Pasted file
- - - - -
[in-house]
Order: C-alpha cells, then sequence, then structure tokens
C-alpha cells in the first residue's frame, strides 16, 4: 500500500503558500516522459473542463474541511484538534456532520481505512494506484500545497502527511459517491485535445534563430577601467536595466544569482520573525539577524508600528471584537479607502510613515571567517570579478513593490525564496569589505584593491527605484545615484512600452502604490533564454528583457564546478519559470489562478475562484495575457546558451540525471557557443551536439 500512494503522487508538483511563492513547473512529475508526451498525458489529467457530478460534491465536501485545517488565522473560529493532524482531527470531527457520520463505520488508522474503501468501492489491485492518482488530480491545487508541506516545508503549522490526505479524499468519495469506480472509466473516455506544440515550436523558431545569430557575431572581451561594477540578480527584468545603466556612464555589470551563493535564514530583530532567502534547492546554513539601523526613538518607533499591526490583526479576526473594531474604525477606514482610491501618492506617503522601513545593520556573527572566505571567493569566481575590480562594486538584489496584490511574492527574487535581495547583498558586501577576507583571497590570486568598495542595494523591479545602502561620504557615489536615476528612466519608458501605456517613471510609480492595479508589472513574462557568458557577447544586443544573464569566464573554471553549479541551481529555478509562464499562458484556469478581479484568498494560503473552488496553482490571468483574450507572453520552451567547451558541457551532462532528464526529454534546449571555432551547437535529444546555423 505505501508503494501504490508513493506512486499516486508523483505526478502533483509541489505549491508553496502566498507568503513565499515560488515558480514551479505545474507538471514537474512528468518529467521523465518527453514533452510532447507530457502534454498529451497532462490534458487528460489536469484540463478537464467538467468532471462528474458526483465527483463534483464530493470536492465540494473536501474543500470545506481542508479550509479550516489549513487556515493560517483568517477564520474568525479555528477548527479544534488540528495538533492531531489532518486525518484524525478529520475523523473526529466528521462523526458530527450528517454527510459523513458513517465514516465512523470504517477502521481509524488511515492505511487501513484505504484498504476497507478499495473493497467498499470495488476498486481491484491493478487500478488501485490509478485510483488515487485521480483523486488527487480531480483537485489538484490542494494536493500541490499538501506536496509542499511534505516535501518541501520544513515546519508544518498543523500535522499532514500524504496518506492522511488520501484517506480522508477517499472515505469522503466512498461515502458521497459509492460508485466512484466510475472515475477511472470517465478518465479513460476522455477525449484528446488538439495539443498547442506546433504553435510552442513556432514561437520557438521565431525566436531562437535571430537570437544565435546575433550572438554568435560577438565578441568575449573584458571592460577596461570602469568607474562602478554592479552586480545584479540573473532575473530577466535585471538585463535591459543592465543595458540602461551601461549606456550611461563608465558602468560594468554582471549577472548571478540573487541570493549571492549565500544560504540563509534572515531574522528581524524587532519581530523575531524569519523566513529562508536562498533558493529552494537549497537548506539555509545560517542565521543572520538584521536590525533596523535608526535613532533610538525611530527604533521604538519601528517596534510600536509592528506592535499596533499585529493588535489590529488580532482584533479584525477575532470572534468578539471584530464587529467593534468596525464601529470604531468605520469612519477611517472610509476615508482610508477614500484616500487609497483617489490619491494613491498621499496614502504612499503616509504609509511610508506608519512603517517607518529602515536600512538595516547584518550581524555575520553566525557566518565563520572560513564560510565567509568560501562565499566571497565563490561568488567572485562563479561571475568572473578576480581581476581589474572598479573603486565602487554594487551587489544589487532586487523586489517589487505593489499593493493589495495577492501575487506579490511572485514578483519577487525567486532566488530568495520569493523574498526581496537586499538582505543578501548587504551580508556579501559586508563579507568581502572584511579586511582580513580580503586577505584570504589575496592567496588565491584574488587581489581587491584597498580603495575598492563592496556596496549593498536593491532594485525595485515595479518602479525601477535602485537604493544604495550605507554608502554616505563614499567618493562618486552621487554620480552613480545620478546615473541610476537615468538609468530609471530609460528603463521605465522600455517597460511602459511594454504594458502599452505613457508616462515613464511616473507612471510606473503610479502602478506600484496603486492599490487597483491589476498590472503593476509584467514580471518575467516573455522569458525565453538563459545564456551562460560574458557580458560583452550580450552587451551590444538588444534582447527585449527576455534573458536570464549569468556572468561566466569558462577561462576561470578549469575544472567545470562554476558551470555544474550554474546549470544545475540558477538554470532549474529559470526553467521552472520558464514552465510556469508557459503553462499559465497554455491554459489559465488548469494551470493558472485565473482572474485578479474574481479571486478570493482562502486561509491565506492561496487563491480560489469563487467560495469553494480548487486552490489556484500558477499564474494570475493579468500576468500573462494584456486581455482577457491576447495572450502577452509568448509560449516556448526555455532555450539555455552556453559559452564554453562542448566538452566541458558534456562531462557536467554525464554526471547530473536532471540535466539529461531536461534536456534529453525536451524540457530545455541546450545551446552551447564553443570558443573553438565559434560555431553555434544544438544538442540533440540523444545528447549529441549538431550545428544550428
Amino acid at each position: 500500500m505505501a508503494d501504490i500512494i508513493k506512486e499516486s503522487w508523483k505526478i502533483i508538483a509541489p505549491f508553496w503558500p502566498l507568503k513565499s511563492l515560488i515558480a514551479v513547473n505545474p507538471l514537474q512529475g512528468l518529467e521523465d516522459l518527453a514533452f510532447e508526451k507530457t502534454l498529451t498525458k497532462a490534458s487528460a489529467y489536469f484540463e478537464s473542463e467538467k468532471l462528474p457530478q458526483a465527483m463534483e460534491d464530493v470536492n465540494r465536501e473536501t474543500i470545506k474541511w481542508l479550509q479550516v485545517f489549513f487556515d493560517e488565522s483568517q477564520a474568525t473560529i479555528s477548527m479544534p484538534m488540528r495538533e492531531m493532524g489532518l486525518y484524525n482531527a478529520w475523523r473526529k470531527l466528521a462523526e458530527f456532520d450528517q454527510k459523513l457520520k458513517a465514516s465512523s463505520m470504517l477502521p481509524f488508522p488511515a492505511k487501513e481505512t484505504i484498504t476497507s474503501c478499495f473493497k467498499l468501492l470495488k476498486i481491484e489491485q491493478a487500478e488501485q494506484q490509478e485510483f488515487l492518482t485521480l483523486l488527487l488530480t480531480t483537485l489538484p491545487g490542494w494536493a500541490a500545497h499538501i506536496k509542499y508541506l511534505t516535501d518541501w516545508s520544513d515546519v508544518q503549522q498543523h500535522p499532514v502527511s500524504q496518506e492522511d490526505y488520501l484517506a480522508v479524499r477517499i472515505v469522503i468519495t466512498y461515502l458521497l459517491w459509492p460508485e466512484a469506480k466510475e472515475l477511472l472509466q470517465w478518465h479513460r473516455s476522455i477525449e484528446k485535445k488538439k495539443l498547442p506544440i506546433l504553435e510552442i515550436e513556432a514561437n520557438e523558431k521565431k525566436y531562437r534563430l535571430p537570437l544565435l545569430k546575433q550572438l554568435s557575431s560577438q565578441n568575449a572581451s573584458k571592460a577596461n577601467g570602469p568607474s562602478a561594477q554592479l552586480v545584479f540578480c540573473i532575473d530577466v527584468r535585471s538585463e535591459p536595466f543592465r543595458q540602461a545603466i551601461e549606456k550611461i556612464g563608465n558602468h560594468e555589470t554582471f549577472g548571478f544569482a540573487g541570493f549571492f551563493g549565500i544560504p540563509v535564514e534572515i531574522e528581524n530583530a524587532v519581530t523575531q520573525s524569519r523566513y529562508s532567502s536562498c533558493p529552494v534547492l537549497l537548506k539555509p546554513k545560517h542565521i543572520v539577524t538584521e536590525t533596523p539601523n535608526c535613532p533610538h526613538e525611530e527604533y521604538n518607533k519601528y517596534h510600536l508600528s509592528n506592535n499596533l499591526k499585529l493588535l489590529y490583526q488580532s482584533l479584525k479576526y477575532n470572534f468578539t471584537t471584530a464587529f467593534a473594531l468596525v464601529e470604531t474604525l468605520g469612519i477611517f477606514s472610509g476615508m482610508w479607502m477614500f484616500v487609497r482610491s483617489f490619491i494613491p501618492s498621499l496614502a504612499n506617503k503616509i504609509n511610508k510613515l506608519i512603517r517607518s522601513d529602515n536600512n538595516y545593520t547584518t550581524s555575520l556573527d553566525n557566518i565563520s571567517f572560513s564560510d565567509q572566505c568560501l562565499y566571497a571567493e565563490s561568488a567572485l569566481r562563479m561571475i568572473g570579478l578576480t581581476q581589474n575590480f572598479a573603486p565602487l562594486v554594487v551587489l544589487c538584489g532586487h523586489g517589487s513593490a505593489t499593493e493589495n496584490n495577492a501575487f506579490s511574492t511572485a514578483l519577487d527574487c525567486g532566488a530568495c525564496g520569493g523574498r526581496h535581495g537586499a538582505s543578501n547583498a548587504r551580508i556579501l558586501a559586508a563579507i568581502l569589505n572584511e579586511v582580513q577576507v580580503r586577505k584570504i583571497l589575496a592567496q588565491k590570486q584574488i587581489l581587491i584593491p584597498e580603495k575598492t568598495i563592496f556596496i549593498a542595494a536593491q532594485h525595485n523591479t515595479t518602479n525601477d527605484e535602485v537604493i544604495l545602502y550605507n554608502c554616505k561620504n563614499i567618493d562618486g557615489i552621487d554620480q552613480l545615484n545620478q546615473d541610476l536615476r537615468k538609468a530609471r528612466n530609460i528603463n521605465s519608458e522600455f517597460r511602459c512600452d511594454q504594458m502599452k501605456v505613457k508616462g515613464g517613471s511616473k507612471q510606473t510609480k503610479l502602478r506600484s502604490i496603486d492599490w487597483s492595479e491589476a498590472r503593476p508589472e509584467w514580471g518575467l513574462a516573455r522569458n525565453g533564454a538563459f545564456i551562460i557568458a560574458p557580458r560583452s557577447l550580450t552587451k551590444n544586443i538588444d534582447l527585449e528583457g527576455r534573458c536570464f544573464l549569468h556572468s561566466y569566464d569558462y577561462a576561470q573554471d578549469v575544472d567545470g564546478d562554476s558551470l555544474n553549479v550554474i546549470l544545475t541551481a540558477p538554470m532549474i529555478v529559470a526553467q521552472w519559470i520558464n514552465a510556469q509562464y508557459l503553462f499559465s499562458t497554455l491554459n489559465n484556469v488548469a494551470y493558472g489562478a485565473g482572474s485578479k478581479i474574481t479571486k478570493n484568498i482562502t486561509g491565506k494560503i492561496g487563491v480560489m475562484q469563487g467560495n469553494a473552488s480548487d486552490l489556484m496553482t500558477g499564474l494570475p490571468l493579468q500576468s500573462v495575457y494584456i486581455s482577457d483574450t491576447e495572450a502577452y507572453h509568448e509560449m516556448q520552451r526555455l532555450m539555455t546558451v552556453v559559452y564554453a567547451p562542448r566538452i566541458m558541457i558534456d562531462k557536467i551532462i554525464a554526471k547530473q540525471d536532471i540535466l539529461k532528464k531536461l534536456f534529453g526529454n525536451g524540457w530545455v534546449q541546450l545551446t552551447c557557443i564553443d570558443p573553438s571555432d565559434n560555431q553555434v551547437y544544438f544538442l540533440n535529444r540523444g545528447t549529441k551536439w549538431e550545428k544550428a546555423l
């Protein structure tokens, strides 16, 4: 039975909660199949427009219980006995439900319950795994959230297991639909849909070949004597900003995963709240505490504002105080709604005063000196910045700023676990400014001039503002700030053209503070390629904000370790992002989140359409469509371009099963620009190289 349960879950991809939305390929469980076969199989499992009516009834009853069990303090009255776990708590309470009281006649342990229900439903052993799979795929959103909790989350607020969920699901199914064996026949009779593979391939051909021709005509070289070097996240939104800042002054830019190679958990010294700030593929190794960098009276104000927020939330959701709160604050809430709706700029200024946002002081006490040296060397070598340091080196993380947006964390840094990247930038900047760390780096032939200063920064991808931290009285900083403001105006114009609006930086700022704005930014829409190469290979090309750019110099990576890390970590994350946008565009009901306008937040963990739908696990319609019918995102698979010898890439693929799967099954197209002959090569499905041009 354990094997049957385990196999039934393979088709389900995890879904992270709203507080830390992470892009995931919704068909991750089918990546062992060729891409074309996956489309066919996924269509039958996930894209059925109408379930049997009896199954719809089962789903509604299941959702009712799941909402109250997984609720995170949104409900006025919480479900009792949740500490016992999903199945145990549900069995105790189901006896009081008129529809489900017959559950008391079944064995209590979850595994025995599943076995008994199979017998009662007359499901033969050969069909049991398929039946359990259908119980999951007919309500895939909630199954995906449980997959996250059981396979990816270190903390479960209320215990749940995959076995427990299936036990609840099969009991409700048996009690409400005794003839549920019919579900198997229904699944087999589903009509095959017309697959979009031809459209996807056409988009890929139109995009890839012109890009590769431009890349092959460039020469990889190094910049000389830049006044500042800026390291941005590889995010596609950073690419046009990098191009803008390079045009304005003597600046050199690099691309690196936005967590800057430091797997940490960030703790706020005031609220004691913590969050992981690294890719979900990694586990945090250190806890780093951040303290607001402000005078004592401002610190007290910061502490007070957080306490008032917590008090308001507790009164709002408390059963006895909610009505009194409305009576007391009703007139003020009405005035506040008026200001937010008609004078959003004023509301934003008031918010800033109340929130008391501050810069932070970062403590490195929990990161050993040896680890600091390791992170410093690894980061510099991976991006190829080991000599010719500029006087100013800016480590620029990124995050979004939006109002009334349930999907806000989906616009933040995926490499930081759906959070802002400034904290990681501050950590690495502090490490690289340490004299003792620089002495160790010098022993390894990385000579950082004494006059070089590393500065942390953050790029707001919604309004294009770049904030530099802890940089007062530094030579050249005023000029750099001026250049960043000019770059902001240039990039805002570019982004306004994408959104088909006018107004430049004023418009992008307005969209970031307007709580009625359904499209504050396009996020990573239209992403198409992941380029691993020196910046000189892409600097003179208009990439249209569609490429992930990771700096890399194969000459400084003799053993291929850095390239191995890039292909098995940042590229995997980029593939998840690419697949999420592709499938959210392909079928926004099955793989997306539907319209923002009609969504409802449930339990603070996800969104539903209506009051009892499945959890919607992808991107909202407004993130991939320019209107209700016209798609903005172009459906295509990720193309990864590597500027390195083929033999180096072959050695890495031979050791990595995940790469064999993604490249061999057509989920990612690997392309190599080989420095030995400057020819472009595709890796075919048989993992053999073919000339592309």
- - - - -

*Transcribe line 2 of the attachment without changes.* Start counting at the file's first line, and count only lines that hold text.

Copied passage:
Order: C-alpha cells, then sequence, then structure tokens